Why I gave these lines “top marks” was because they will customize the lengths for buyers. As a result you can have custom length based on you own local conditions, no onsite fiddling needed. Now that’s convenience!

Like my best overall pick, these lines come pre-stretched, sleeved and looped at both ends. The lines are Dyneema and have a coating applied to them to reduce fraying or twisting. Likewise, they are high visibility, great for times you hit big air and wind obstructs your vision a bit.

So they sound great, why are they not my top choice? First their breaking strain of 700 lbs is lower than the Maelstorm set (1000 lbs). Second is the price, they are almost double in price to my top pick. Yet if you are like many other kiteboarders who rely on their popular website the price might be fine for you.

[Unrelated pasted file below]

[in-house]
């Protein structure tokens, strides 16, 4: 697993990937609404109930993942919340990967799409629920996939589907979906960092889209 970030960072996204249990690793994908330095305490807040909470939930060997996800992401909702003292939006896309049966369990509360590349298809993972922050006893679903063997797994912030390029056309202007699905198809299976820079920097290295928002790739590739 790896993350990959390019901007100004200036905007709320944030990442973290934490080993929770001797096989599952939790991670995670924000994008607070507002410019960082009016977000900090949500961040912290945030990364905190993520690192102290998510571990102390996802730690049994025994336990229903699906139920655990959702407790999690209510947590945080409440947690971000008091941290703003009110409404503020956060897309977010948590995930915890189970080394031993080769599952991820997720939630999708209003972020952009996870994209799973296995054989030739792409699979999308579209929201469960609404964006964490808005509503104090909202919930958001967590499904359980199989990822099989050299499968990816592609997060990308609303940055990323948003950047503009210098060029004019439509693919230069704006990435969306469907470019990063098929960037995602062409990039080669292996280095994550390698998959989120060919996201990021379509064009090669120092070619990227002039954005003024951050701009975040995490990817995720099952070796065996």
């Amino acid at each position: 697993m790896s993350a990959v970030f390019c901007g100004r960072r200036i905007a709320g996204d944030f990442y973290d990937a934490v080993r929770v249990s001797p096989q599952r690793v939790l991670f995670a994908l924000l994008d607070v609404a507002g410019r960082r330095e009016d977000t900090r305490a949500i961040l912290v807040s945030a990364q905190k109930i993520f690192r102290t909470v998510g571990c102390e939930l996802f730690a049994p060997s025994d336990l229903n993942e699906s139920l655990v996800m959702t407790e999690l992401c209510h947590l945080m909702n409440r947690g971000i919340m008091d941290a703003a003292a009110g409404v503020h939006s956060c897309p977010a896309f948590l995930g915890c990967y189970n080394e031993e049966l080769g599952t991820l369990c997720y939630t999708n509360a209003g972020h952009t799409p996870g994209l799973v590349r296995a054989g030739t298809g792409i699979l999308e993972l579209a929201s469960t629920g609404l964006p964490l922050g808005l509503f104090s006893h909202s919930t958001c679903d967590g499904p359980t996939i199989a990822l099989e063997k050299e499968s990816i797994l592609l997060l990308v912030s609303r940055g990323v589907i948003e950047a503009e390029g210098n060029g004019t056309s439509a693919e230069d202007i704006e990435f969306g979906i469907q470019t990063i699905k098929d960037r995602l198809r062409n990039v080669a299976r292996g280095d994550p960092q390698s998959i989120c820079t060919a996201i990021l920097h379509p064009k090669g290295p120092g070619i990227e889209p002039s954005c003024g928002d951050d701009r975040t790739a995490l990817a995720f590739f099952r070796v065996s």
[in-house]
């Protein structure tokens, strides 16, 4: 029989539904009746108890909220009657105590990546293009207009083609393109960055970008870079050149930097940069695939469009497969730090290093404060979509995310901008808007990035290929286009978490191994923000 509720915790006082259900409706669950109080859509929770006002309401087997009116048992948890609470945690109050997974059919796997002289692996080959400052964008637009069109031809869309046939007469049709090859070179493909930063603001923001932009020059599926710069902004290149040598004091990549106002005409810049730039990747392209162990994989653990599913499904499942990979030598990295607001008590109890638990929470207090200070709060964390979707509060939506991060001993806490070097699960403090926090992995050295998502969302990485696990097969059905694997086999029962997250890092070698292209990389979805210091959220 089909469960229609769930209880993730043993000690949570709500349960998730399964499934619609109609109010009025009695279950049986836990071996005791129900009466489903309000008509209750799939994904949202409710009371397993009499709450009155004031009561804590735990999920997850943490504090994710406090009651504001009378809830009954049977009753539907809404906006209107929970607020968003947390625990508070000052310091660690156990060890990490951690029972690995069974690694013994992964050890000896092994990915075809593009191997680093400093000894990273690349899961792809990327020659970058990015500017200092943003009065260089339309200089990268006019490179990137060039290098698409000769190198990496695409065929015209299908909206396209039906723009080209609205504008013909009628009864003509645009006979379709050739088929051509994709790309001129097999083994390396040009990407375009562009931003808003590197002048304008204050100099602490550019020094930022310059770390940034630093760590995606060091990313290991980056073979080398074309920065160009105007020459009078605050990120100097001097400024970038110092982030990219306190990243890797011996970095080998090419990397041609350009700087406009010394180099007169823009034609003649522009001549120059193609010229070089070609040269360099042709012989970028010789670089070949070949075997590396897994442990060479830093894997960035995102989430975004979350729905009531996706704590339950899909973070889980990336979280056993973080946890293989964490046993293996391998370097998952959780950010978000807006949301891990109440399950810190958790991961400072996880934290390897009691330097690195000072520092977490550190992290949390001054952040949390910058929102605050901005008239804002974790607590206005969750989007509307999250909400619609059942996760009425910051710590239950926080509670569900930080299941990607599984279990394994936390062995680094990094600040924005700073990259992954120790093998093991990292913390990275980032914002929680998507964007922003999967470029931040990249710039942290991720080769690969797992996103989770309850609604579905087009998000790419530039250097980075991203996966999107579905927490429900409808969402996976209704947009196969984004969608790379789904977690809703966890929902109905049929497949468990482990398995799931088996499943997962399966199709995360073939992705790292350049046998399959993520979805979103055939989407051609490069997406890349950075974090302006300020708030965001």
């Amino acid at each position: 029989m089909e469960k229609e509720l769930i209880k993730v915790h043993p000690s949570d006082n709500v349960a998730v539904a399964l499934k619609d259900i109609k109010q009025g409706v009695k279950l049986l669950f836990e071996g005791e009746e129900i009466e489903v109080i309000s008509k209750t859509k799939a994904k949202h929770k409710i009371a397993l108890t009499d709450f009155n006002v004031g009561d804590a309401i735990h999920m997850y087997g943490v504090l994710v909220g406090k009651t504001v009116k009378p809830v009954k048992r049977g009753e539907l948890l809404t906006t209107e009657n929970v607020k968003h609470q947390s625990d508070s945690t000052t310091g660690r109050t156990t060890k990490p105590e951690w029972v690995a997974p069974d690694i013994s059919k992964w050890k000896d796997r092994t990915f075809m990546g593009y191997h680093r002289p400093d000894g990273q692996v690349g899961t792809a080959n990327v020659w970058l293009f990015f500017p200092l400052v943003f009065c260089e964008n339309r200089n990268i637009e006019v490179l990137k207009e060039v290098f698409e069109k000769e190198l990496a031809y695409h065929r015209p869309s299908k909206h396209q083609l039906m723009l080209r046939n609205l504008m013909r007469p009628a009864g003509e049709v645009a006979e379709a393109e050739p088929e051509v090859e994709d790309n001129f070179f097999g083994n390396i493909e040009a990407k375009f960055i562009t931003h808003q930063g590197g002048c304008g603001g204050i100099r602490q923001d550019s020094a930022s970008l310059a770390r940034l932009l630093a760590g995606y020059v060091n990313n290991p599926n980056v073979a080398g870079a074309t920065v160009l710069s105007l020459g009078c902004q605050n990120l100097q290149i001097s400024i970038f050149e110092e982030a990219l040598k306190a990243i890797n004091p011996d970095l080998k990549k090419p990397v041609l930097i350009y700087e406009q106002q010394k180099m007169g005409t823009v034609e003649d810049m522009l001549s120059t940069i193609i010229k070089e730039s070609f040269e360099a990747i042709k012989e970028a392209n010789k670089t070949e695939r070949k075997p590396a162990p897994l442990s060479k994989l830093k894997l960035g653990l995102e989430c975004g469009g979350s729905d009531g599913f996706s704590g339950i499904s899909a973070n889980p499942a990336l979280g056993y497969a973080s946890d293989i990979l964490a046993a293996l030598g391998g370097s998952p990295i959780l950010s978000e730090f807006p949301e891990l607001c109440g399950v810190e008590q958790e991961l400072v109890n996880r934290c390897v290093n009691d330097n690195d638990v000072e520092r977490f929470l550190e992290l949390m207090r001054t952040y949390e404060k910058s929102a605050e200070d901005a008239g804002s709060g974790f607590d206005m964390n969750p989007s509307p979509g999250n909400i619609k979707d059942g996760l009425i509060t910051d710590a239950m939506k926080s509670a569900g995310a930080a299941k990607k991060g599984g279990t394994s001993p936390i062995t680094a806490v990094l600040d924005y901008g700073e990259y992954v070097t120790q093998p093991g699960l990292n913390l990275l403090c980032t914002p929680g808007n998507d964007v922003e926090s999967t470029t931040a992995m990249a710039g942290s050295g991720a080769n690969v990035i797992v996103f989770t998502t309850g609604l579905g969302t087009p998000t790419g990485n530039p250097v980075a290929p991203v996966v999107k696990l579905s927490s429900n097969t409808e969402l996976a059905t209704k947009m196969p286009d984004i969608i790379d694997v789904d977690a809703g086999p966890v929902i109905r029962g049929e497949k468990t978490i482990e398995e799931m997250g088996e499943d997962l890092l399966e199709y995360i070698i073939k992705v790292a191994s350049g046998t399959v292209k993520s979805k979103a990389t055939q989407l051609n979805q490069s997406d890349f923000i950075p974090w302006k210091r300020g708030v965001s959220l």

Like all gear choices what you pay is completely up to you. For me, these are an excellent 2nd place choice.

Correct Match For Slingshot Compstick Bars

Slingshot Sports (4-Lines) Kite Line Set
  • Material: Dyneema
  • Breaking strain: 800 lb / 362 kg (Inside), 500 lb / 227 kg (Outside)
  • Dimensions: 4 X 20 - 27 m / 66 - 89 ft
  • Diameter: Info Not Available
  • High Visibility: Standard white color with red and grey pigtails
  • Compatible Products: 2010 - 2015 Compstick bar & 2016-2019 Compstick w/Guardian & w/Sentinel
  • Other available lengths (meters): 23 & 27
What We Like
What We Do Not Like

Compstick Bar Fly Lines Replacements?